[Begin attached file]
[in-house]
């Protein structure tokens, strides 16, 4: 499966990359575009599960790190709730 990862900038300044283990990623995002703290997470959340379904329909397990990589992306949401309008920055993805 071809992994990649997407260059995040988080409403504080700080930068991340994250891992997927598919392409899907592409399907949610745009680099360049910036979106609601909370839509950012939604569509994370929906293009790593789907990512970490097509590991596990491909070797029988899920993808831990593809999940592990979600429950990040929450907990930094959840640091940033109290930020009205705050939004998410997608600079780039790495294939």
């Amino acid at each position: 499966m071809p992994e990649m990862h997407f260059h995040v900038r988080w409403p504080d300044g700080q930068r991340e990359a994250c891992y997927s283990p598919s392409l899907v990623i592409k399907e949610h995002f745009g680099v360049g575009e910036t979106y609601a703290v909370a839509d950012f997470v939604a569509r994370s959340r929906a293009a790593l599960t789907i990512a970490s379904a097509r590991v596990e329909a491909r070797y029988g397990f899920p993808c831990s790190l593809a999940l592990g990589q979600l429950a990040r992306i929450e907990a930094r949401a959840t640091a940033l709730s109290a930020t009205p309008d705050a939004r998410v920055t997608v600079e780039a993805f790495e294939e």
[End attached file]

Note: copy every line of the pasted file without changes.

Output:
[in-house]
């Protein structure tokens, strides 16, 4: 499966990359575009599960790190709730 990862900038300044283990990623995002703290997470959340379904329909397990990589992306949401309008920055993805 071809992994990649997407260059995040988080409403504080700080930068991340994250891992997927598919392409899907592409399907949610745009680099360049910036979106609601909370839509950012939604569509994370929906293009790593789907990512970490097509590991596990491909070797029988899920993808831990593809999940592990979600429950990040929450907990930094959840640091940033109290930020009205705050939004998410997608600079780039790495294939």
């Amino acid at each position: 499966m071809p992994e990649m990862h997407f260059h995040v900038r988080w409403p504080d300044g700080q930068r991340e990359a994250c891992y997927s283990p598919s392409l899907v990623i592409k399907e949610h995002f745009g680099v360049g575009e910036t979106y609601a703290v909370a839509d950012f997470v939604a569509r994370s959340r929906a293009a790593l599960t789907i990512a970490s379904a097509r590991v596990e329909a491909r070797y029988g397990f899920p993808c831990s790190l593809a999940l592990g990589q979600l429950a990040r992306i929450e907990a930094r949401a959840t640091a940033l709730s109290a930020t009205p309008d705050a939004r998410v920055t997608v600079e780039a993805f790495e294939e």